Blackstone, William (1723–1780)

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The influence of Sir William Blackstone's Commentaries on the Laws of England, first published at Oxford between 1765 and 1769, was pervasive in American jurisprudence for much of the nineteenth century, although the work affected constitutional thought more in the realm of philosophy rather than that of specific legal doctrine. The appeal of this four-volume summation of the common law, in the beginning of the American federal system, may be explained in part by its highly readable style and its function as a ready reference for many lawyers and jurists whose professional preparation was often indifferent. The practical need for a comprehensive and coherent view of the parent stock more than offset a tentative effort to make the new nation entirely independent of English legal institutions; and after the first American annotations to Blackstone by st. george tucker in 1804, the importing of successive English editions and the periodic publication of fresh American editions by jurists like thomas m. cooley of Michigan and scholars like William Draper Lewis of the University of Pennsylvania made the Commentaries a standard reference for more than a hundred years.

The almost instant appeal of Blackstone to the English New World colonies—soon to be arguing their entitlements to the "rights of Englishmen" which they finally concluded could be secured only through independence of England itself—lay not only in its comprehensiveness but also in its epitomizing of the creative mercantilist jurisprudence of Blackstone's friend and contemporary, william murray (Lord Mansfield), which demonstrated the adaptability of the common law to "modern" economic objectives. The colonial elite, who had devoted the last generation before independence to "Americanization" of the English law, had economic views substantially similar to the scions of the English ruling classes to whom Blackstone delivered his Oxford lectures as Vinerian professor of English law. It was not surprising, therefore, that the Commentaries—to be followed in the post-Revolutionary period by the published reports of Mansfield—should appeal to the ruling element in the new nation, which was eager to continue the rules of an ordered economy.

These American leaders, Edmund Burke reminded his listeners in his 1775 "Speech on Conciliation," had a sophisticated legal knowledge, and the proof was in the fact that at that date almost as many copies of the Commentaries had been sold in the colonies as in England. john marshall's father was a subscriber to the first Philadelphia printing of 1771–1772, and both the future Chief Justice and his great antagonist, thomas jefferson, read assiduously in the volumes. Jefferson wrote that Blackstone's work was "the most elegant and best digested" of any English treatise, "rightfully taking [its] place by the side of the Justinian institutes." While he considered that its continuing popularity in the new nation encouraged a too-slavish reliance on English precedent, he applauded St. George Tucker's plan to bring out an edition with American annotations.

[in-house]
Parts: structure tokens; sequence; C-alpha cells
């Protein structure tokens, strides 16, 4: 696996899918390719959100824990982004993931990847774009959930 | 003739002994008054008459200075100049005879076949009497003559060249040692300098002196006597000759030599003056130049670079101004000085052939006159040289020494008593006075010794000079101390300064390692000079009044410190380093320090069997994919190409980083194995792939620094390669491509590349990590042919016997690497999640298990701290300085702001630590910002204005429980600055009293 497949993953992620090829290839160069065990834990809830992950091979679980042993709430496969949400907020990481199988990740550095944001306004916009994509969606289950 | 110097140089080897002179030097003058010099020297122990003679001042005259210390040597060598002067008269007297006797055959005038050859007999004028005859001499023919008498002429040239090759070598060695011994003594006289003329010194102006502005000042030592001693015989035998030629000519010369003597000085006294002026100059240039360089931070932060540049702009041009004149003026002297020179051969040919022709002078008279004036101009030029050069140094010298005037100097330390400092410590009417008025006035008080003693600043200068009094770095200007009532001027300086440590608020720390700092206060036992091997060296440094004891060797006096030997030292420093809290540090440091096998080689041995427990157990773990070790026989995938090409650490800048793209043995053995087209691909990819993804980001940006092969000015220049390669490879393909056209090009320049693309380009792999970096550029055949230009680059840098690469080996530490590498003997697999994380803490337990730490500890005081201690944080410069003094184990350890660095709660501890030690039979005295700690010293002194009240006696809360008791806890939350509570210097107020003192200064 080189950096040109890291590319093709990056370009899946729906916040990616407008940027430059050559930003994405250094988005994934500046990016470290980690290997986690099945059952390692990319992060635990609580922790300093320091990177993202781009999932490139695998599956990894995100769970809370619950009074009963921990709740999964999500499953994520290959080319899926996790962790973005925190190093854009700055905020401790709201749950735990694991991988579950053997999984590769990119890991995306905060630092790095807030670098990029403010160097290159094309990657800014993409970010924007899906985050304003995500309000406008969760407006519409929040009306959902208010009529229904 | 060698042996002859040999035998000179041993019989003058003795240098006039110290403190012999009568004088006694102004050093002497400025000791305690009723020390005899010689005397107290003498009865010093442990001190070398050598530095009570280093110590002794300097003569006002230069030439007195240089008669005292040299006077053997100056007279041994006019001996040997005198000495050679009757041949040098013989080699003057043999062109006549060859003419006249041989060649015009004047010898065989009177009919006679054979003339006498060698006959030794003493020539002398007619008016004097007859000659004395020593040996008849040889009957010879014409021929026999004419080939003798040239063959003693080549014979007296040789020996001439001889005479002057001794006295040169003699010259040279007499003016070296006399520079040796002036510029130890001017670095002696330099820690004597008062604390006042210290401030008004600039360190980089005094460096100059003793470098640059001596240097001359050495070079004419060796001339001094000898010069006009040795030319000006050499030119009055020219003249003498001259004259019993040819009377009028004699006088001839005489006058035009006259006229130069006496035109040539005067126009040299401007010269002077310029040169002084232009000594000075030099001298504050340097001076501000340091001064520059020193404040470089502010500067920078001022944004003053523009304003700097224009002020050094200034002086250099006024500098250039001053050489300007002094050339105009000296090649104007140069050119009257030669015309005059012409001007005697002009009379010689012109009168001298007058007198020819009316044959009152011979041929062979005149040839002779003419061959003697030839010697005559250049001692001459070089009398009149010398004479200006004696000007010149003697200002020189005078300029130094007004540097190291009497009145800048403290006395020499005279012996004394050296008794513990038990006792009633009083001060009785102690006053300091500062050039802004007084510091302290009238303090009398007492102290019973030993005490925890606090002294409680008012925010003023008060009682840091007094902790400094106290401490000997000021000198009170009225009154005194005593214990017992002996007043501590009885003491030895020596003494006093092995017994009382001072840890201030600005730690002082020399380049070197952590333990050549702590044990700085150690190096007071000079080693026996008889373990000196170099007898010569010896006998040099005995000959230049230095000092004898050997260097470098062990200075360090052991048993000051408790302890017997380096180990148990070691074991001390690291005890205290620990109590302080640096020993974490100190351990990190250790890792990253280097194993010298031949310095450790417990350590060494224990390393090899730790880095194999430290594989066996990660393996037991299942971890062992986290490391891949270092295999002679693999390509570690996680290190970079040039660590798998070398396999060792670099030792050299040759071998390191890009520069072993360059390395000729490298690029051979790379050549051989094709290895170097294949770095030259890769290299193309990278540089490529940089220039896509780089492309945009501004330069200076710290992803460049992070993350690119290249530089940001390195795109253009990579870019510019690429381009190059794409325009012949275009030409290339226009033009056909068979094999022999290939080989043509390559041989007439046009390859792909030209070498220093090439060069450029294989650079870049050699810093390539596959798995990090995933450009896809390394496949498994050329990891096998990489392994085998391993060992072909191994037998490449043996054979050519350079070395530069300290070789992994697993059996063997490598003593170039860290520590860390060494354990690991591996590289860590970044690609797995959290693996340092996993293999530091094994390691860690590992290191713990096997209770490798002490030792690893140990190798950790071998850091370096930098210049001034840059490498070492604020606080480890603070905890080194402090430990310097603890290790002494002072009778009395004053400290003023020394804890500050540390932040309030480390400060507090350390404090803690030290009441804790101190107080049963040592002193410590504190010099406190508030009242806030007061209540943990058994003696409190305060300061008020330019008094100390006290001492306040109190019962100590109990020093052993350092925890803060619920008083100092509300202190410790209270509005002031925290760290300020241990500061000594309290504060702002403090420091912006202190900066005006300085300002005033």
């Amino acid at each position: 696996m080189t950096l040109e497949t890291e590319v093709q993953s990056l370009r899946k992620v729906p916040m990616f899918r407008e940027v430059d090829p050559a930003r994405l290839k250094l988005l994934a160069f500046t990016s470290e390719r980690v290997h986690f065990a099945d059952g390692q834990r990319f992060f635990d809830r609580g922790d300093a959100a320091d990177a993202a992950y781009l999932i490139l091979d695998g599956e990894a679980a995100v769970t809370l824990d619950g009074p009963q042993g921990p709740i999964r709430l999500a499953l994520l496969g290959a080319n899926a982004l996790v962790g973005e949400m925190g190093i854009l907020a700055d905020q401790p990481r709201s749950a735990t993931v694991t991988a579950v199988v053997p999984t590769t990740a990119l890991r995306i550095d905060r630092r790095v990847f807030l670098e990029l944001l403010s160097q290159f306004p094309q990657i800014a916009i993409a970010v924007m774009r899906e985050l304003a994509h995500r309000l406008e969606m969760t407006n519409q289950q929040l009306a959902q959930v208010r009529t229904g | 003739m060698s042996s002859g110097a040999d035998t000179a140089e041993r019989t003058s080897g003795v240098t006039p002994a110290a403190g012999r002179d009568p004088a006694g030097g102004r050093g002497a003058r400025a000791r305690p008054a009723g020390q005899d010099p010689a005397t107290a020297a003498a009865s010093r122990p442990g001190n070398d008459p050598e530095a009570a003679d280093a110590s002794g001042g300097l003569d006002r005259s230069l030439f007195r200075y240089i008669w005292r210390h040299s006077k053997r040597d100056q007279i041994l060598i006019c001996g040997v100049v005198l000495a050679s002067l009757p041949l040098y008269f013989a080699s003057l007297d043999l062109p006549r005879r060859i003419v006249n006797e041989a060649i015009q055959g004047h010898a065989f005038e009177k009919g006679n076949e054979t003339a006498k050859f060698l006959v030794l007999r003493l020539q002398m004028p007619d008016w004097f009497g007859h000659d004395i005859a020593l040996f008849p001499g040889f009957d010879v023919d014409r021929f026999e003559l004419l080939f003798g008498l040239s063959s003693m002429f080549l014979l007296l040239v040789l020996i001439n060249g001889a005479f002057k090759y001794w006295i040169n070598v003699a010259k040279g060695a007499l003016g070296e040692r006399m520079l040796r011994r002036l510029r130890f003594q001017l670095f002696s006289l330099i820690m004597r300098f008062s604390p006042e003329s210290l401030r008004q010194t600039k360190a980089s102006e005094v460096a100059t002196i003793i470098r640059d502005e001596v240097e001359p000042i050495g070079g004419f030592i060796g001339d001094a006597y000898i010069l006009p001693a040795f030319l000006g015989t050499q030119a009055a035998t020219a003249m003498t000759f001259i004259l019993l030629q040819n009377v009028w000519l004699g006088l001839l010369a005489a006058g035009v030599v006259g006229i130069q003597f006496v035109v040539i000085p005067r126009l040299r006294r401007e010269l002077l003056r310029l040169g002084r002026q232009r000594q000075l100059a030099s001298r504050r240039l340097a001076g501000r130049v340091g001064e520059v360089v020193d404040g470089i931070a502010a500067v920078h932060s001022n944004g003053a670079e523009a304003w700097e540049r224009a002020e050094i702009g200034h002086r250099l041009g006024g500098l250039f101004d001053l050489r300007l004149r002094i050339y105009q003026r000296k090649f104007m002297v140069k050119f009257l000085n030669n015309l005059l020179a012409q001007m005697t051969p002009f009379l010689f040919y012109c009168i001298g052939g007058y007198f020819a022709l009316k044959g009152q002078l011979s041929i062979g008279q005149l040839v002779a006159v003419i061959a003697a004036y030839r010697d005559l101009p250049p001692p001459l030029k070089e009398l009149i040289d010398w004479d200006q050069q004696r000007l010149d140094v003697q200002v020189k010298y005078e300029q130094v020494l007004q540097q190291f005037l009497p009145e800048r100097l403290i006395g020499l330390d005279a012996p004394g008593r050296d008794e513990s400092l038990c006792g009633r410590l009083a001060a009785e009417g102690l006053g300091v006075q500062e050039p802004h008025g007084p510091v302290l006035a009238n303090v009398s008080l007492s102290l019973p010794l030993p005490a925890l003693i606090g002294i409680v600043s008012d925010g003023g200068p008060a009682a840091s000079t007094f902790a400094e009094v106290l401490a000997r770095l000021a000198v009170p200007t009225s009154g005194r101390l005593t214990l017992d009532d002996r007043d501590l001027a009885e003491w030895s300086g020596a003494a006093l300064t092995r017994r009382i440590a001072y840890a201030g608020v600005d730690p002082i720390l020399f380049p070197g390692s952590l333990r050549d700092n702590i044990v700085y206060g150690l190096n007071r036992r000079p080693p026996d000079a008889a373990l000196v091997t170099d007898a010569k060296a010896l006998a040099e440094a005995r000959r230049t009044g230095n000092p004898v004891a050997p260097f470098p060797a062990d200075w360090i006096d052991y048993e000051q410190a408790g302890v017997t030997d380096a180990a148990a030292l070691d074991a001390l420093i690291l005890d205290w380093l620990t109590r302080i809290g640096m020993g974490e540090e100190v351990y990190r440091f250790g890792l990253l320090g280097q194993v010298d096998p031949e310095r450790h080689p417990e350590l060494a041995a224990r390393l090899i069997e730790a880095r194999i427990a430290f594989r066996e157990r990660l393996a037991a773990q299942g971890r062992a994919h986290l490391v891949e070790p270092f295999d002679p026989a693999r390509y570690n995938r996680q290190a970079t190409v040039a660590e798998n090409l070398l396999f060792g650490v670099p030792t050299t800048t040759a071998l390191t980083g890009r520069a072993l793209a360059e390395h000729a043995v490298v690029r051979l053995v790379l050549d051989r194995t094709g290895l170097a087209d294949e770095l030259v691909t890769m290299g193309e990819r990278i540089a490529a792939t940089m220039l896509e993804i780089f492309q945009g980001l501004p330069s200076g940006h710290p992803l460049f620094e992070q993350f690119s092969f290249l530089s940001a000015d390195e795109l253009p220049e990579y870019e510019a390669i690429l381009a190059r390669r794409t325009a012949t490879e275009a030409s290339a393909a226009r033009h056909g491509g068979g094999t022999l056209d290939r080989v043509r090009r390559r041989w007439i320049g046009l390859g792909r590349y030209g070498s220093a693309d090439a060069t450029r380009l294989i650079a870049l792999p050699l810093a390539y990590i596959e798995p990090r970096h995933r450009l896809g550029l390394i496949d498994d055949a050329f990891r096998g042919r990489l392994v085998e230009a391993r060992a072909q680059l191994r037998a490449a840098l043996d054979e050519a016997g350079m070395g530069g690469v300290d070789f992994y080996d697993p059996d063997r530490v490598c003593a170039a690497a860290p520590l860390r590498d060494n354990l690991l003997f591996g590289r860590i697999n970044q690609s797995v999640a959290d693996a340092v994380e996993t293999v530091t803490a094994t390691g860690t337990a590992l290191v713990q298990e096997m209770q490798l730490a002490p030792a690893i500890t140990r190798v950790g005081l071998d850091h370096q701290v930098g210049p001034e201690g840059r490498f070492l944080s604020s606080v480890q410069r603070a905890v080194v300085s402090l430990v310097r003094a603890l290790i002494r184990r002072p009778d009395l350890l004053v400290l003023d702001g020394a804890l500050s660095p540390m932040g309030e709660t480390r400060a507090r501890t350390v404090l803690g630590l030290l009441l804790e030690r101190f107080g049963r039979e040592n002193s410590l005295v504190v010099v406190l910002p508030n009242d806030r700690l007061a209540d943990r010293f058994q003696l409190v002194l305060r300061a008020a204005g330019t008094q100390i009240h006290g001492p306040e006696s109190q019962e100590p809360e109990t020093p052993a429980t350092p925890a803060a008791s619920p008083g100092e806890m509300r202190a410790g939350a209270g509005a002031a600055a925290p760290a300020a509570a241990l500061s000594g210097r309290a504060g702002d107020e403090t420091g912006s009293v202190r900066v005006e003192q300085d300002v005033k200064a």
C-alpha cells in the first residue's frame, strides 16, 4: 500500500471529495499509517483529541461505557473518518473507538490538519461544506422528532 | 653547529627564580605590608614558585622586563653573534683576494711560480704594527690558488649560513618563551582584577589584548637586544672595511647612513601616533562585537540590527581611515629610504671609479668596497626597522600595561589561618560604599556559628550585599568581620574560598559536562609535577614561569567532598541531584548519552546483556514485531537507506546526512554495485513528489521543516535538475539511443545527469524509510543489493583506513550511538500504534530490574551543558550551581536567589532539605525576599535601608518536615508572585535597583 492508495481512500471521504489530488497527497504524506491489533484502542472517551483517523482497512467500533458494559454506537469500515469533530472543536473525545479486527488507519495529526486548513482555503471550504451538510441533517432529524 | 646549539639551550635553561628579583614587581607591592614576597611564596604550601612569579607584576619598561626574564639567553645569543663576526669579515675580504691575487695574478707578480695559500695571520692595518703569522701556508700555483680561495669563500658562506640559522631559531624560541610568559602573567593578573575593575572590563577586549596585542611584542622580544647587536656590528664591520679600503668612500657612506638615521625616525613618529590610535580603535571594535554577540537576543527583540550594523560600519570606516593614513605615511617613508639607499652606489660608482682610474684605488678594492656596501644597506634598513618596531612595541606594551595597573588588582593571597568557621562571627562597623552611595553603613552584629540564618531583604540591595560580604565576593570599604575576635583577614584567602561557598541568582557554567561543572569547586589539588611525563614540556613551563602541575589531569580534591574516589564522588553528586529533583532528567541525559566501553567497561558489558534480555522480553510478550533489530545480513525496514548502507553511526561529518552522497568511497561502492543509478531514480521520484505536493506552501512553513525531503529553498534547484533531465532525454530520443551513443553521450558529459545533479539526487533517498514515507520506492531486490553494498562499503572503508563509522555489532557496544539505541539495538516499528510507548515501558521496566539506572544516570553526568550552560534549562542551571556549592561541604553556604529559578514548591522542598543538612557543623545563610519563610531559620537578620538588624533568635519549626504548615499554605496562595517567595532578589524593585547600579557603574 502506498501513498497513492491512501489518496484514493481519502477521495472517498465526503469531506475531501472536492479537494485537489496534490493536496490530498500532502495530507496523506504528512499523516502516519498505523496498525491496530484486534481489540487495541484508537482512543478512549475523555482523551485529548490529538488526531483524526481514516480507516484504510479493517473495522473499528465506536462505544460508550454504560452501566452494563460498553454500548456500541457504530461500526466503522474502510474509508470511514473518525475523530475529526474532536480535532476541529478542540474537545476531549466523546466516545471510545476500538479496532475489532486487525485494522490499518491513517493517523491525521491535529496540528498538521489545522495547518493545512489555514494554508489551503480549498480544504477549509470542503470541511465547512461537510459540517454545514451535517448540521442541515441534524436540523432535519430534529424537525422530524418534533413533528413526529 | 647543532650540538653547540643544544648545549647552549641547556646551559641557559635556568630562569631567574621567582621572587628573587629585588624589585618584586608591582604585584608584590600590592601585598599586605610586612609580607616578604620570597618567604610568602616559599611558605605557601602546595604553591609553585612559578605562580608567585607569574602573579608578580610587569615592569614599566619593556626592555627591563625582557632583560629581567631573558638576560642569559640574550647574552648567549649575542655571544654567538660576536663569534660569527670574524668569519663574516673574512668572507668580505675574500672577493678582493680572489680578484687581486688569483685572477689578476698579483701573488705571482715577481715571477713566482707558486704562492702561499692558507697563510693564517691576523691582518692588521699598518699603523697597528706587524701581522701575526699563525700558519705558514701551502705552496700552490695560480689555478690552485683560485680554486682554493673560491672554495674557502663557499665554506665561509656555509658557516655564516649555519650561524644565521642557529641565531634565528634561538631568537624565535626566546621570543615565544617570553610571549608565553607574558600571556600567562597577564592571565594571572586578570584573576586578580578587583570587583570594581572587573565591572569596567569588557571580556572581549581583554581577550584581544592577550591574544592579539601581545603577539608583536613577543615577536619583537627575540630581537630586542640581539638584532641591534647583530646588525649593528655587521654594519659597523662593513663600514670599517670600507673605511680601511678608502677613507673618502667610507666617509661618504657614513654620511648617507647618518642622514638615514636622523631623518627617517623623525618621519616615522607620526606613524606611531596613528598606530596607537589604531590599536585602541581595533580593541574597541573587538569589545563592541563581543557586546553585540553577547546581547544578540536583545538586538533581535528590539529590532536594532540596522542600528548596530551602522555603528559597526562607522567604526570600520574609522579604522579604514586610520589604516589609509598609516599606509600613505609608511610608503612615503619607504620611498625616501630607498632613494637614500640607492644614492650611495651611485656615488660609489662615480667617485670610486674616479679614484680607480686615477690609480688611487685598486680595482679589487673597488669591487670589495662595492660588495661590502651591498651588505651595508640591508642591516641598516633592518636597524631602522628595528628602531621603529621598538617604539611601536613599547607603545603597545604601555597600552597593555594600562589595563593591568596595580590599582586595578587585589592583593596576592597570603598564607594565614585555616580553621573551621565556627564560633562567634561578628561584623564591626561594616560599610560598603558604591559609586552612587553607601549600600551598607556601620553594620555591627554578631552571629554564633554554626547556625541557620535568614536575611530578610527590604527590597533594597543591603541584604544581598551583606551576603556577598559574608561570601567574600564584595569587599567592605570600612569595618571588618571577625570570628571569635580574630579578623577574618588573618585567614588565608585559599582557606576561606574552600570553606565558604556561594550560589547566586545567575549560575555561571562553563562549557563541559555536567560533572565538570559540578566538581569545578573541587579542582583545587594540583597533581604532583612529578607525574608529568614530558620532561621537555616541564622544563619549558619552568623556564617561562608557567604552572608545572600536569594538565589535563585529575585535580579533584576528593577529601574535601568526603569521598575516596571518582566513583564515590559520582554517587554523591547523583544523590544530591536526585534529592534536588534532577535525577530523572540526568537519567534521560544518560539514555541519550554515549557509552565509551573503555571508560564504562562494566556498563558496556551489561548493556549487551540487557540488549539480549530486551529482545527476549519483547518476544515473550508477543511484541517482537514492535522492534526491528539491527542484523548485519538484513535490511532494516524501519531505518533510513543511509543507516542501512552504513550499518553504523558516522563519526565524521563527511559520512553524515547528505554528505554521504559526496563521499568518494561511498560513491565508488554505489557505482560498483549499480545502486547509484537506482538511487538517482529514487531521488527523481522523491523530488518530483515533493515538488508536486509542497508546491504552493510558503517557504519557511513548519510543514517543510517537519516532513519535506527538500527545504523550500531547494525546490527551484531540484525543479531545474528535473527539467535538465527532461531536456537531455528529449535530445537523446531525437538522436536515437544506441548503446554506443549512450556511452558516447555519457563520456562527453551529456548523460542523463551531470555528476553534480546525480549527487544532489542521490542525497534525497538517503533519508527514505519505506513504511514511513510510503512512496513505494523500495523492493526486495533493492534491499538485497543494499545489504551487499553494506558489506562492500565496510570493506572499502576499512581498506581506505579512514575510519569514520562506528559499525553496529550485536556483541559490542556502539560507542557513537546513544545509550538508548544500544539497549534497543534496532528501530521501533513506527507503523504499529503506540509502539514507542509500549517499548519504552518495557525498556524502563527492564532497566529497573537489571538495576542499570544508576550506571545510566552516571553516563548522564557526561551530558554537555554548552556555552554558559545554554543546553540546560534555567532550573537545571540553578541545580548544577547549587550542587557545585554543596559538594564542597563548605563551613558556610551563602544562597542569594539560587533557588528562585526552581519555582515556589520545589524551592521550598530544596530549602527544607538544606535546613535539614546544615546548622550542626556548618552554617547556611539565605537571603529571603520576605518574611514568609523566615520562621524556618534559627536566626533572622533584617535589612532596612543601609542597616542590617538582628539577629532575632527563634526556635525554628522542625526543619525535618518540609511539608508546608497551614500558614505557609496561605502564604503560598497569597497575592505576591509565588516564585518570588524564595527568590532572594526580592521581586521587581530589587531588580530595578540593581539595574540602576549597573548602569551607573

In constitutional thought, the obvious differences in the structure of British and American government stimulated Tucker and succeeding American editors to prepare elaborate essays distinguishing between the frames, although not necessarily the philosophies, of the two constitutional systems. Parliamentary supremacy, which Blackstone endorsed, was in one sense emulated in the organization of the legislative departments as provided in both state and national constitutions. The recent memory of arbitrary and preemptive authority exercised by royal governors led Tucker to make the "popular" branch dominant over the executive. Ironically, Chief Justice Marshall, however congenial he found Blackstone's definition of law in general, was to embody the general principles of the Commentaries into a judicial definition of American federalism which made the judicial an equal branch. Nevertheless, a succession of influential nineteenth-century jurists after Marshall converted the Blackstonian conservatism into the laissez-faire principles that dominated American constitutional law until the 1930s.

The Tucker interpretation of the Commentaries led, through his sons, nathaniel beverley tucker and henry st. george tucker, to a strict constructionist or " states ' rights " school of constitutional thought, which was brought to its zenith in the speeches and writings of Henry's son, John Randolph Tucker. His 1877 Saratoga Springs lecture on state-federal relations as affected by the post-civil war amendments to the Federal Constitution culminated in his posthumously published Commentaries on the Constitution (1899). This view, merging with Cooley's edition of 1870, kept the conservative jurisprudence of Blackstone in a position of influence until the revolution in American constitutional doctrine in the new deal crisis of the 1930s.

William F. Swindler


Boorstin, Daniel J. (1941) 1973 The Mysterious Science of the Law: An Essay on Blackstone's Commentaries. Cambridge, Mass.: Harvard University Press; reprint, Gloucester, Mass.: Peter Smith.

Katz, Stanley M., ed. [William Blackstone] 1979 Commentaries on the Laws of England: A Facsimile of the First Edition. Chicago: University of Chicago Press.

Kennedy, Duncan 1979 The Structure of Blackstone's Commentaries. Buffalo Law Review 28:205–382.

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Blackstone, William (1723–1780)

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